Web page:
Indiana Daily Student

Learning remotely, away from home: IU international students reflect on college experience during pandemic

Sean Han, president of the Malaysian Student Association, poses for a portrait May 2 in front of the Indiana Memorial Union. Han has not gone home to Kuala Lumpur, Malaysia, since coming to IU in 2019.
Sean Han, president of the Malaysian Student Association, poses for a portrait May 2 in front of the Indiana Memorial Union. Han has not gone home to Kuala Lumpur, Malaysia, since coming to IU in 2019.

Many IU international students have been thousands of miles away from home over the past school year. They have experienced homesickness on top of trying to protect themselves from COVID-19 and adjusting to remote learning.

IU junior Devanshi Goenka spent her fall semester at home in Kolkata, India, taking online classes only and returned to Bloomington this semester. She said although all her classes are still online, she prefers being back in Bloomington.

“I think the overall experience was better, because there was no time difference, and I could be with my friends,” she said. “I could study with them, do group study sessions and stuff like that, which I didn't have back at home.”

Goenka said she misses her time at IU before March 2020 when she could party, eat out with friends and go to IU sports games. She said she feels her campus experience is missing and is excited for next semester’s return to in-person instruction.

IU freshman Susan Tang said one of her disappointments this school year is not knowing her classmates or building new friendships. She said remote learning has made building connections difficult.

“Freshman year should have been a year when it’s easiest getting to know friends and classmates, but it feels like my classmates and I are separated far apart from each other geographically,” she said.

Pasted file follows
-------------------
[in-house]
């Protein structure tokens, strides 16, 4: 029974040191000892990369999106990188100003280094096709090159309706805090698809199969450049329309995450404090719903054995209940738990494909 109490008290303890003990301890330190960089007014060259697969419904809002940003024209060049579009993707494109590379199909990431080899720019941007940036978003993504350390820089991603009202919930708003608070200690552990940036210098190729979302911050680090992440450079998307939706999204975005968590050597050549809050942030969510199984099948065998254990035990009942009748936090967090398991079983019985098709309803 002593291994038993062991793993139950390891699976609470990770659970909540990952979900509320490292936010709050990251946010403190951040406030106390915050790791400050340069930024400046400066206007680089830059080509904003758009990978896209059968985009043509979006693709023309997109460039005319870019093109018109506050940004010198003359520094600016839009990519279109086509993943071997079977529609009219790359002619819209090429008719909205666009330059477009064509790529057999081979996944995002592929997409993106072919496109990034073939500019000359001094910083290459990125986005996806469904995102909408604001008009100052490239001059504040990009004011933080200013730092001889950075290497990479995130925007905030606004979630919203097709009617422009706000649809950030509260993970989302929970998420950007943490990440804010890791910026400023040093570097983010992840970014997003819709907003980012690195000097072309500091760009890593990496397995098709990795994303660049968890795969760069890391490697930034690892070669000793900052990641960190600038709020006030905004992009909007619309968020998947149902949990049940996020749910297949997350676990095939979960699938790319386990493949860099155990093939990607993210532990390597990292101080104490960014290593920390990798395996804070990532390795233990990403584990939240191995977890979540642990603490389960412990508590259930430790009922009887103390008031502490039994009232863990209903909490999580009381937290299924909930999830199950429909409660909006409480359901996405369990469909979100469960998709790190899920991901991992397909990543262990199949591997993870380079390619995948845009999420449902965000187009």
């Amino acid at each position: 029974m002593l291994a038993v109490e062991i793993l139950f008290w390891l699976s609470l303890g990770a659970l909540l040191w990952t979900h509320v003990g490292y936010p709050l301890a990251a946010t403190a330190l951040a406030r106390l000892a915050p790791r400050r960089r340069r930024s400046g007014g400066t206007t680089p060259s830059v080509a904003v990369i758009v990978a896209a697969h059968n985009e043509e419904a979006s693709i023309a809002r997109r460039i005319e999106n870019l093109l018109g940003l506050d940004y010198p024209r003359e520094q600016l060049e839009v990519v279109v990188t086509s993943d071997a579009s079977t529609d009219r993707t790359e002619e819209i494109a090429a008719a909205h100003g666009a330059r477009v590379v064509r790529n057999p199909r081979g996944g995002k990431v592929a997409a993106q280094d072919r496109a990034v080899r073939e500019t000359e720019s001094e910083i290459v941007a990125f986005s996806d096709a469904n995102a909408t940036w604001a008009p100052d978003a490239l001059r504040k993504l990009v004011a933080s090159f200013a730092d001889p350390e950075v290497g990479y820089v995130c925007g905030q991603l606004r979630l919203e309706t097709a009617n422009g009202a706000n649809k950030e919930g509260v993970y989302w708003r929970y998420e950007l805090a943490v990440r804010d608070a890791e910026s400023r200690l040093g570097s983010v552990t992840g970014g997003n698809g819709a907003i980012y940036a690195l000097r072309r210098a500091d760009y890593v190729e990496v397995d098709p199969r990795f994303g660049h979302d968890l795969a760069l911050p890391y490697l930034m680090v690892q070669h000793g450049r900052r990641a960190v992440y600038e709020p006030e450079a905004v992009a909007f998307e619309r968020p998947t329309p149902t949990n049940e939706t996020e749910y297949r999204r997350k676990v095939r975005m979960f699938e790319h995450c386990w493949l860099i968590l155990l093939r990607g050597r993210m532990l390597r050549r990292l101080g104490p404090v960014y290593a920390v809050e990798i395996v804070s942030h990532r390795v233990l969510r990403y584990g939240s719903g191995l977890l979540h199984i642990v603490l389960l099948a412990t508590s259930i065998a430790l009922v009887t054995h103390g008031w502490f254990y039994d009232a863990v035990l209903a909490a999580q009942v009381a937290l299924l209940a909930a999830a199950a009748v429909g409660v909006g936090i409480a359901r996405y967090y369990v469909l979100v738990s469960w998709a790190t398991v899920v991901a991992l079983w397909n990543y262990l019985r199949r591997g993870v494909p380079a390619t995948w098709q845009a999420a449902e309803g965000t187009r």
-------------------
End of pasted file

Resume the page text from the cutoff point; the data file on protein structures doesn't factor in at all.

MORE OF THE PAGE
Tang said she has been cautious in Bloomington to not be infected with COVID-19. She said she rarely goes outdoors and always wears a mask when she does. She said she’s also refrained from dining in at restaurants with her friends, instead ordering pickup to bring home and eat.

“What I think is I can’t control what other people do, so all I can do is take the necessary precautions to protect myself well,” she said.

Tang went to high school in the U.S. before coming to IU. She said her American host family’s grandmother caught COVID-19 and passed away in a nursing home. This made her feel the pandemic was not just on the news but something near to her, she said.

“It’s like what they say during the Great Recession, that it hits you differently when you watch the news versus when you see people around you going broke and losing their homes,” she said. “When you see your neighbors, people around you and those close to you being hurt because of it, you feel it’s really near to you.”

IU sophomore Sean Han, Malaysian Student Association president, said he hasn’t been home in Kuala Lumpur, Malaysia, since he came to college in fall 2019. He said he won’t return this summer either because of high ticket prices for international flights and uncertainties with international travel restrictions.

“Knowing that I miss home and I can't do anything about it was the toughest thing I've experienced,” he said.

Han said it has been scary to see the racial discrimination and violence against Asian Americans as an international student. He said his parents have tried to convince him to go home, but he knew going back would be difficult and told them not to worry.

“There are so many factors that just didn't allow me to go home,” he said. “The last thing I want to do is to make my parents worry from the other side of the world.”

Han said he has tried to stay optimistic during a period of uncertainty with COVID-19 and international traveling. He said he appreciates IU’s weekly mitigation tests because it’s comforting to always know whether or not he has been infected with the coronavirus. 

He said the pandemic has allowed him to focus more on himself and be appreciative of small things in life.

“Even though we are all stuck in a pandemic, there's always going to be good things,” he said. “And I really hope that all students keep their hopes up and never give up during a time like this.” 

The interview with Susan Tang is translated from Mandarin Chinese.

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